Princeton University will pay $90 million to settle a claim that it misused a multimillion-dollar gift received in 1961 from the heirs to the A&P Supermarket fortune.
By settling, the university avoids a costly trial and the risk of losing hundreds of millions of dollars the gift is now worth.
The suit, Robertson v. Princeton University, C-99-02, was lodged by children of the creators of the Robertson Foundation, founded to prepare students at Princeton's Woodrow Wilson School of Public and International Affairs for government careers. The plaintiffs claimed Princeton had fraudulently diverted the proceeds from the original purpose.
Instead of going to trial as scheduled on Jan. 20, Princeton agreed on Wednesday to pay $50 million plus interest over a seven-year period to a new foundation, separate from Princeton, aimed at fulfilling the original purpose of the gift. The school also will pay $40 million to cover the plaintiffs' legal costs in the case.
In return, the Robertson Foundation, which the university controlled, will be dissolved and all the assets, minus $40 million for the school's own defense costs, will become a section of the university's general endowment.
Princeton, which has insisted all along that spending has conformed to the original intent of the donation and says that will continue, will have unfettered power to decide what that intent was.
U.S. universities, whose endowments totaled more than $400 billion before the market plunge, have watched the case closely because it raises a crucial question: How strictly must universities adhere to donors' wishes about how contributions should be managed and spent?
A lawyer for the disgruntled children, Seth Lapidow of Blank Rome in Princeton, says "this case highlighted and made people realize that donor restrictions are more than just words and the recipients of restricted gifts can be held accountable."
Another issue was who could engineer a better return on the foundation's assets: its own board, an outside money manager selected by the board or Princeton's own investment management operation?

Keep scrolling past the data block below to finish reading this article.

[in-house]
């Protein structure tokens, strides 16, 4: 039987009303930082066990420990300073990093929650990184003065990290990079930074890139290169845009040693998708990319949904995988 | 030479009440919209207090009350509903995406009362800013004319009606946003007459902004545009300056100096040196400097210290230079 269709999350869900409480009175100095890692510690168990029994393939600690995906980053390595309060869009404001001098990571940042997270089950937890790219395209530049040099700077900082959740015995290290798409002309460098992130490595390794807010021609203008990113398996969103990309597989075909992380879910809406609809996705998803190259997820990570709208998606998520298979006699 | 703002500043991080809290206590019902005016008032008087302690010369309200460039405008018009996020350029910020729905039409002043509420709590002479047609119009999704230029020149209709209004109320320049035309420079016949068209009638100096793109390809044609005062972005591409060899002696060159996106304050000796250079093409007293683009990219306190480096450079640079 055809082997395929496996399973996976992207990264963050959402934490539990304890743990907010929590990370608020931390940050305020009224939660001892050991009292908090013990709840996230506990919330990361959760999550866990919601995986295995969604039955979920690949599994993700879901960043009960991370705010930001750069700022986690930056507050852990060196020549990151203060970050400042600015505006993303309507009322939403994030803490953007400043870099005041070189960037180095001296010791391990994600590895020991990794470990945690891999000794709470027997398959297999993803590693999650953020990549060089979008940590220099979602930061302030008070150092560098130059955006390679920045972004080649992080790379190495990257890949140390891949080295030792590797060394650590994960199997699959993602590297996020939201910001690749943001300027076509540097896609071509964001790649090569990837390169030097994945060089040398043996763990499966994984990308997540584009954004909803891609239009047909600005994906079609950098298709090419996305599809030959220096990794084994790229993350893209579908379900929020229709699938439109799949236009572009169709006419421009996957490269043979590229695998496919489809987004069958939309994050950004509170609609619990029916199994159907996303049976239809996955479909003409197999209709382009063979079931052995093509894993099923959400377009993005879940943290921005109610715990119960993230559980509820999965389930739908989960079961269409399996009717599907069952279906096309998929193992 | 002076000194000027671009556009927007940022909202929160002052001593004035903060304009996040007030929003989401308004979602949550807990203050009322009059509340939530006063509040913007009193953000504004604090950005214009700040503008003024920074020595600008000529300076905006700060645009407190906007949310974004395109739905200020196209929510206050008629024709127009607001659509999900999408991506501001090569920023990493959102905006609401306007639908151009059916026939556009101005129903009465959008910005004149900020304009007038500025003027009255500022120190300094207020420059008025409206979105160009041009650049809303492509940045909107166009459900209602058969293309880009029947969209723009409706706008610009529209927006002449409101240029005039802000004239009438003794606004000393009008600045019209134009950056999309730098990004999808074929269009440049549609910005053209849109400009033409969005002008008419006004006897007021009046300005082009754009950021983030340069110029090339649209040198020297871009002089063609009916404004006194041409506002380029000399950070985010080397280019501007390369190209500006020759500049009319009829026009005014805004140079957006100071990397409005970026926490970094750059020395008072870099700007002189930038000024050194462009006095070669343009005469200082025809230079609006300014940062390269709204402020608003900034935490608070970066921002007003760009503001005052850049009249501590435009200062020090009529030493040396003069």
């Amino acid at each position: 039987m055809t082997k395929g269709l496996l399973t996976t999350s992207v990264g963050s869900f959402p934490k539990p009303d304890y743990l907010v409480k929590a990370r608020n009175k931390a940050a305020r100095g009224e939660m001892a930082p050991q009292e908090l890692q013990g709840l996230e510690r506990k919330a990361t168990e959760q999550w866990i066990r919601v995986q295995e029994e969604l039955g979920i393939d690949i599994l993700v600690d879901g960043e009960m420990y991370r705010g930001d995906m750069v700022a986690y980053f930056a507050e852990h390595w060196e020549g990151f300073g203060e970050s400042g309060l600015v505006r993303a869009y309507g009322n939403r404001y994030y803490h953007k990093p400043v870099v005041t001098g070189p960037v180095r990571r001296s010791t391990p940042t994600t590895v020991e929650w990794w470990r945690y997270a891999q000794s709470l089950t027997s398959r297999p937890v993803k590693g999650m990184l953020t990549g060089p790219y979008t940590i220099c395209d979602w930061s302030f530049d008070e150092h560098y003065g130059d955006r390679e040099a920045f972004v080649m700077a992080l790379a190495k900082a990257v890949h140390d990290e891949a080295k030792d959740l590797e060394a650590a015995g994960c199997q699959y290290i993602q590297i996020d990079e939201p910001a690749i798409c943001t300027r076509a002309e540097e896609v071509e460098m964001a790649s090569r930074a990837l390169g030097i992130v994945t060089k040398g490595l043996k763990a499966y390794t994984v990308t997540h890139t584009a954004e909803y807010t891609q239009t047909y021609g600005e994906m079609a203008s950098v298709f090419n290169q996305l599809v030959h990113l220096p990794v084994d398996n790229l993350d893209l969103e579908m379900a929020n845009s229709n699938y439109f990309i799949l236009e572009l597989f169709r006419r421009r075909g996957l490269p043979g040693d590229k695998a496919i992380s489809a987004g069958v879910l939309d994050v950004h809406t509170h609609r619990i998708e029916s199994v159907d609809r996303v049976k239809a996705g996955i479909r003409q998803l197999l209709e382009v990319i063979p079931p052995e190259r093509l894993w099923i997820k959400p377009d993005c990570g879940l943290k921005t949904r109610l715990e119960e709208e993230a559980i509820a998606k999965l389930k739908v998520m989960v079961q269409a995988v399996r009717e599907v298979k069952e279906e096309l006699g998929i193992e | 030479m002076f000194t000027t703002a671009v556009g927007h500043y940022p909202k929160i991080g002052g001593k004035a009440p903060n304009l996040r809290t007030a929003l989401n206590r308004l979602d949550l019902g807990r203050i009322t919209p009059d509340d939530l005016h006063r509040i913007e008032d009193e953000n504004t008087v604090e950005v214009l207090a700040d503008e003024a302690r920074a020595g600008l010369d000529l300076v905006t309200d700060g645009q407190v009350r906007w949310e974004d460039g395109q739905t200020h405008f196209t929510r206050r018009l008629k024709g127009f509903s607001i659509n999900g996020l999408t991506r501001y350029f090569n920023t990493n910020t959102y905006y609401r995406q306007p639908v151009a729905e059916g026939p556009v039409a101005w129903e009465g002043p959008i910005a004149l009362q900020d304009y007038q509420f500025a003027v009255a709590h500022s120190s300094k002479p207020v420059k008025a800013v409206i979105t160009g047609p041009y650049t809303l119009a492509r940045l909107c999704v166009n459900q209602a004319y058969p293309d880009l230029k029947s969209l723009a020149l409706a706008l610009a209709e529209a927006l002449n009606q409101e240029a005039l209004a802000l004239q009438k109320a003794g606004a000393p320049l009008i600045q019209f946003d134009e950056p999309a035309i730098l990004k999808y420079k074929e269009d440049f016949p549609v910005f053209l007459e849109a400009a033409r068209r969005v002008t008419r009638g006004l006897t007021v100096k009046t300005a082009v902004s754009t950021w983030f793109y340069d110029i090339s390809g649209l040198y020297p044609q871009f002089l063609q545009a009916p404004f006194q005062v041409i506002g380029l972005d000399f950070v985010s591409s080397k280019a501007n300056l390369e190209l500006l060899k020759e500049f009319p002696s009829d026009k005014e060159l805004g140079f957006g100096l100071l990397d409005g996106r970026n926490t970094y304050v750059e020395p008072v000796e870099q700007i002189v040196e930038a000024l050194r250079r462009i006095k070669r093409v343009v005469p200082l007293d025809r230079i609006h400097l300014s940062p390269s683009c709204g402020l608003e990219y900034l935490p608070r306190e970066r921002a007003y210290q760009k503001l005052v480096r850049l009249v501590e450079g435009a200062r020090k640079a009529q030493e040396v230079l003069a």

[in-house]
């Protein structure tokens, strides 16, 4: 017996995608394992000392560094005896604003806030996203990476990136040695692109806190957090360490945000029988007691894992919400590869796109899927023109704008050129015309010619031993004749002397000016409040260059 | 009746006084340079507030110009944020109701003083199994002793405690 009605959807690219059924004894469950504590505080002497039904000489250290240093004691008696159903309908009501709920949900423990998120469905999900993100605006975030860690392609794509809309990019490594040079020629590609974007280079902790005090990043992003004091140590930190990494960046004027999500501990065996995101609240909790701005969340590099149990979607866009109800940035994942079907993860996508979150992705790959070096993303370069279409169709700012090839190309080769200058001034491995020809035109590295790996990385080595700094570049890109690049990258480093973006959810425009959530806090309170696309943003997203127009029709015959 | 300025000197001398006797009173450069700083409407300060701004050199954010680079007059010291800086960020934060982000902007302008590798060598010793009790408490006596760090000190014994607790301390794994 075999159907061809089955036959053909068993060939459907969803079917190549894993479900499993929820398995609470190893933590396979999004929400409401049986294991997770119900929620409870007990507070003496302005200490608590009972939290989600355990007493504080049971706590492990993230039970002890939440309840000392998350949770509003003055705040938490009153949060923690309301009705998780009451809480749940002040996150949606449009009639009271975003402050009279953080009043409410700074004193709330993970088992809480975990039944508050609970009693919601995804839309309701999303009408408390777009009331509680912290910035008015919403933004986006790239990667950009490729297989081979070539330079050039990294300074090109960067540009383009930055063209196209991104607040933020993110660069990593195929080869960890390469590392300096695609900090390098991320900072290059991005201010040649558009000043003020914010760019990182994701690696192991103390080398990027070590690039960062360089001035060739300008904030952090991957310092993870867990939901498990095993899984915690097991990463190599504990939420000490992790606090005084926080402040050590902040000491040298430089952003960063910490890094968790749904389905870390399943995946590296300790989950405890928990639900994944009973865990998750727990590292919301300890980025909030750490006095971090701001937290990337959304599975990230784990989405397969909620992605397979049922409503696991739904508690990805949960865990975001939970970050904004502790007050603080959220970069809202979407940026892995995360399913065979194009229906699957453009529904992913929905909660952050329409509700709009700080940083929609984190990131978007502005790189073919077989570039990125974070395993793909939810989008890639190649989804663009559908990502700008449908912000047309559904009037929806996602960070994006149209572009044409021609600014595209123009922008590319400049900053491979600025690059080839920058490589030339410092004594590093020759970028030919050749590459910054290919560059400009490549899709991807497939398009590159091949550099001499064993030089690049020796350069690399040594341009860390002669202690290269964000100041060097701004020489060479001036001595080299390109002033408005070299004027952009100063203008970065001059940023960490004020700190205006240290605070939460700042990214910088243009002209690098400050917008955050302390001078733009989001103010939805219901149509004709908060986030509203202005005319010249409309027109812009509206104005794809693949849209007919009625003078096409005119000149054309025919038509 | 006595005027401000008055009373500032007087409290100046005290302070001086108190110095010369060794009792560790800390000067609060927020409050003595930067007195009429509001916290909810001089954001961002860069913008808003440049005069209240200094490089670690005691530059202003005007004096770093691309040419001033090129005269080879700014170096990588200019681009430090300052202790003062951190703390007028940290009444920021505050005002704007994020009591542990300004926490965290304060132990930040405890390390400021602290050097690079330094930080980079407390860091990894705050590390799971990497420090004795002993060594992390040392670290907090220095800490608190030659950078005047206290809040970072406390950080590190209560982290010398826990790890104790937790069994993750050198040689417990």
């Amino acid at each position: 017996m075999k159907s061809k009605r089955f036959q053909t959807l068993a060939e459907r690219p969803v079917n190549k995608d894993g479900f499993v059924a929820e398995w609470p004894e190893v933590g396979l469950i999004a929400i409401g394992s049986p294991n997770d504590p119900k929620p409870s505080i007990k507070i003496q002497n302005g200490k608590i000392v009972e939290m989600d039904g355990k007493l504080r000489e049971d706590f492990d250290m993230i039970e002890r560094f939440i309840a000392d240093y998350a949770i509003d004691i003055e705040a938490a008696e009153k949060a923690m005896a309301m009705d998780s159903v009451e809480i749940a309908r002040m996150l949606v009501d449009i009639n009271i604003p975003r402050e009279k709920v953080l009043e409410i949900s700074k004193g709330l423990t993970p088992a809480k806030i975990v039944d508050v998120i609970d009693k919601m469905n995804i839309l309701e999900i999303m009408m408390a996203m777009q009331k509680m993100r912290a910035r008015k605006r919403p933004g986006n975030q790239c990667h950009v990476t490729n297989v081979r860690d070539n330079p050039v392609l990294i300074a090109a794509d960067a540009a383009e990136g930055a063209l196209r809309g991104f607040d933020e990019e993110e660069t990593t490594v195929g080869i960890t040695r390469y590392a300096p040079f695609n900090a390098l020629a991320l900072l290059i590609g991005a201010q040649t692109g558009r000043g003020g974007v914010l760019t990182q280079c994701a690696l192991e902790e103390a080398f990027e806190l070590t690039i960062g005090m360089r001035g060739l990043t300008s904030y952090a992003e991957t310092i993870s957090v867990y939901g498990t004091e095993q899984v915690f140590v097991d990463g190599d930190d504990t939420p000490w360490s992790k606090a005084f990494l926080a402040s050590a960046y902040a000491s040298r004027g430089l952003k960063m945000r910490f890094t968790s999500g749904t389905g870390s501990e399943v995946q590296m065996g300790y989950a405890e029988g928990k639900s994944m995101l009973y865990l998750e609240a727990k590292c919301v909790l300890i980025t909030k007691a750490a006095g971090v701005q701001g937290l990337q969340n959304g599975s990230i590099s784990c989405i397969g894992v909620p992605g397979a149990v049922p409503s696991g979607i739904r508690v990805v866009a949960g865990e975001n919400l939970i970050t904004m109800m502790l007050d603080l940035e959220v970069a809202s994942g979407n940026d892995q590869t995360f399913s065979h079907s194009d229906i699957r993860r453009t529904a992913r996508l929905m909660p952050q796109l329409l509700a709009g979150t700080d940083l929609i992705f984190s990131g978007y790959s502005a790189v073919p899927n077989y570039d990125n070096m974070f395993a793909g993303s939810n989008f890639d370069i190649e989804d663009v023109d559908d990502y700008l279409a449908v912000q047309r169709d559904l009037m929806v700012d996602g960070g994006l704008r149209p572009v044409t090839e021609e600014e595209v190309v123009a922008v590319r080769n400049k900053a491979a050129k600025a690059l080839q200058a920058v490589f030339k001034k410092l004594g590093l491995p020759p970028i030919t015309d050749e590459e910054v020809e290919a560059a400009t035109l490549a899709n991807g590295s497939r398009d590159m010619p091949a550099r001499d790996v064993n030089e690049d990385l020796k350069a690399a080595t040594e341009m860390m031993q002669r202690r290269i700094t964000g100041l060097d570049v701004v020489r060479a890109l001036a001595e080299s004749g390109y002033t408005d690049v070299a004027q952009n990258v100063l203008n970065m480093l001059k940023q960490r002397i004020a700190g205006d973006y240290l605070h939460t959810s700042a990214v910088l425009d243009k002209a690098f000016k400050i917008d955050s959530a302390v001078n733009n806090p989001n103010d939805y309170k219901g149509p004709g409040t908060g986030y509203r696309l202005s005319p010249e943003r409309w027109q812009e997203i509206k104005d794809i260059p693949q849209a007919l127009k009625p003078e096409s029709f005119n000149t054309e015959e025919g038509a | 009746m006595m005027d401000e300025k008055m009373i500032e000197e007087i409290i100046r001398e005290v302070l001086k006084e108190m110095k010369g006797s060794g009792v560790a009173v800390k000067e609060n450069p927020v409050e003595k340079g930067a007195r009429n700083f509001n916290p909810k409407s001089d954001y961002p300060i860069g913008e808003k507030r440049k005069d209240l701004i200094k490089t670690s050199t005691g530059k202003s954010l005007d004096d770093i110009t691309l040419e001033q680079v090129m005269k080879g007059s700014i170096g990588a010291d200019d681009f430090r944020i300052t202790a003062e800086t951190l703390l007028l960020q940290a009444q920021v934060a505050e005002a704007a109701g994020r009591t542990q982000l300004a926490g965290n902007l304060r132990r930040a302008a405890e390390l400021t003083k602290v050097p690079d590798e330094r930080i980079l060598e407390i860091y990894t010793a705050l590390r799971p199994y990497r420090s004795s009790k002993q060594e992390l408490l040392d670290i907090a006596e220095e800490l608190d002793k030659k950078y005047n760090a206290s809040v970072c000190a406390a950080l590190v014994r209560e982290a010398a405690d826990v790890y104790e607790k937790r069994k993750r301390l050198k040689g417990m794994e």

The endowment was worth $900 million in June when Princeton made its fiscal-year-end report, but the university declined to say what the market plunge had done to the value, citing a policy of reporting endowment figures only once a year.
The $40 million in defense costs made the case the most expensive litigation in Princeton's 262-year history and university president Shirley Tilghman says the likelihood of bills for $20 million more for the impending trial made a settlement attractive.
Douglas Eakeley of Roseland's Lowenstein Sandler was lead trial counsel and lawyers at Simpson, Thacher & Bartlett in New York were co-counsel.
The university says it produced more than half a million pages of documents in pretrial discovery. The trial witness list had 124 names, 80 witnesses had been deposed, 3,000 pages of briefs were required and 5,000 trial exhibits were identified.
"Under the circumstances we concluded that there was little financial difference between settling the case on the terms to which we have agreed and the likely financial costs of going to trial, especially considering the agreed-upon payments are spread out over 10 years," Tilghman said in an e-mail to the university community.
"It is tragic that this lawsuit required the expenditure of tens of millions of dollars in legal fees that could have and should have been spent on educational and charitable purposes," she said.